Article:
FutureStack14, New Relic’s unique technology and user conference in San Francisco this October, will attract a wide variety of innovators who are doing beautiful, important things with data and software. Etsy’s Daniel Schauenberg, who will give a talk on Data Driven Monitoring on Thursday, October 9th at 1:45 p.m., perfectly embodies those qualities.
Daniel (@mrtazz on Twitter) is a senior software engineer—or, as he likes to call himself, an “Infrastructure Toolsmith.” He’s part of the infrastructure and development tools team at Etsy, the online handmade-goods marketplace. Previously, he worked in systems and network administration, on connecting chemical plants to IT systems, and as an embedded systems networking engineer.
A lover of automation and monitoring, Daniel will discuss Etsy’s monitoring and on-call setup and how the company uses it to gather data about how system health and performance. Etsy feeds the data it collects back into the system to make informed decisions about what data is missing and how to design its alerting infrastructure to walk the fine line between being helpful and overwhelming on-call engineer with alerts.
We talked with Daniel about his background and his talk at FutureStack14:
When did you first realize you were a data nerd?
I think I have always been a dormant data nerd without knowing it. In previous jobs, I always had the feeling that something was missing when we approached problems, because there wasn’t such a strong culture of making decisions based on data. When I joined Etsy in 2011 and learned about the culture of graphing everything and making decisions based on data, I was immediately hooked and everything suddenly made sense.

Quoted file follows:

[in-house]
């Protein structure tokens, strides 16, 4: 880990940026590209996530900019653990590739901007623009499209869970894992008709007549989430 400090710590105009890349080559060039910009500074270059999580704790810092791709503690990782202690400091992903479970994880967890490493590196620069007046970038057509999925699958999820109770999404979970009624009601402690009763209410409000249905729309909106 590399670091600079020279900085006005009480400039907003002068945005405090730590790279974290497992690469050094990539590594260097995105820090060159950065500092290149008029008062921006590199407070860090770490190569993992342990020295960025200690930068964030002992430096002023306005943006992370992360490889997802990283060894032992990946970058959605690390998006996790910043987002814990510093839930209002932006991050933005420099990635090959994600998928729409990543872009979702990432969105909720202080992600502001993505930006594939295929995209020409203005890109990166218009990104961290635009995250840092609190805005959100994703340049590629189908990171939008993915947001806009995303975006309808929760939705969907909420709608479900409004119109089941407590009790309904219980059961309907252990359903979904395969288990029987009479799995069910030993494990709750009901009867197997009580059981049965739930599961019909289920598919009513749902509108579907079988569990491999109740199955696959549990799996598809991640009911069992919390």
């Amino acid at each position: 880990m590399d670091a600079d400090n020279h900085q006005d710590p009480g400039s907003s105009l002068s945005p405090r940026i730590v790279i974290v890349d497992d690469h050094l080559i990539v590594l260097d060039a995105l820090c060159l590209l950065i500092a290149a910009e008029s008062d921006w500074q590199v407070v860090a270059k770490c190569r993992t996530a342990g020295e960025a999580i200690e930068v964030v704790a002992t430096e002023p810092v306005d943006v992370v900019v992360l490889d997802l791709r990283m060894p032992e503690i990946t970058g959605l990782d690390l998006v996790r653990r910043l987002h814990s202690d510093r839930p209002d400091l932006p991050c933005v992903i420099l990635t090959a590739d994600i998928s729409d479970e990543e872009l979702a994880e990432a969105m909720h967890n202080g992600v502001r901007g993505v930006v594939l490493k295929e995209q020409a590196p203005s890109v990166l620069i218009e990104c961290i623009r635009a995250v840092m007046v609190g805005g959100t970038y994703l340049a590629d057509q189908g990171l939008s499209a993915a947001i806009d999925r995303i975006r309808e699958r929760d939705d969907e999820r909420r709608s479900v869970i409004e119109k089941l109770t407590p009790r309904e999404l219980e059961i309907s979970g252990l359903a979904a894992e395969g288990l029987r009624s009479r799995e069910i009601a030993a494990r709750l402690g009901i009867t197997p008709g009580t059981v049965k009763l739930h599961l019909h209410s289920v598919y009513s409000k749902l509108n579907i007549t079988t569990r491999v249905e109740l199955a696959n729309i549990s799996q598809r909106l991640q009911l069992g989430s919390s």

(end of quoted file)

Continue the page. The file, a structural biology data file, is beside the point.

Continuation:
At Etsy we have the motto “when in doubt, graph it.” But this approach also comes with the potential for engineers feeling buried under a pile of graphs and alerts. So figuring out what are actually the most important metrics and things to alert on to keep the monitoring system relevant is a hard but exciting challenge.
Why are graphs so important?
Graphs give a very simple and effective way to visualize things that otherwise would often be invisible in software. I like that they provide a quick glance into the system while simultaneously also often providing the foundation for finding previously unknown relationships between systems.
What kind of data do you monitor, in particular?
We monitor (or more accurately, graph) everything! We monitor all the standard things like page-response times, requests per second, and utilization of different resources like CPU, memory, and disk across all the systems. In addition, we also monitor how often we have to page the on-call engineer for particular monitoring checks (spoiler: disk space issues are the clear winner), how actionable different checks are, and whether or not they woke up the on-call engineer.
What attracted you about speaking at FutureStack14?
I had heard about the FutureStack13 conference last year when a friend of mine spoke. The topics sounded very interesting, so when I was asked to speak at this year’s conference, I was immediately excited to get the opportunity.
I’m especially looking forward to finding out how other companies use different kinds of data to make things better and to meet friends and colleagues from the industry.
What are your personal goals? What do you want to monitor that you aren’t monitoring yet?
I want to gain a better understanding of how to apply different forms of monitoring than just binary and simple threshold monitoring, and then to build tools to easily utilize those insights in existing monitoring systems. And to never get woken up by a disk-space alert again!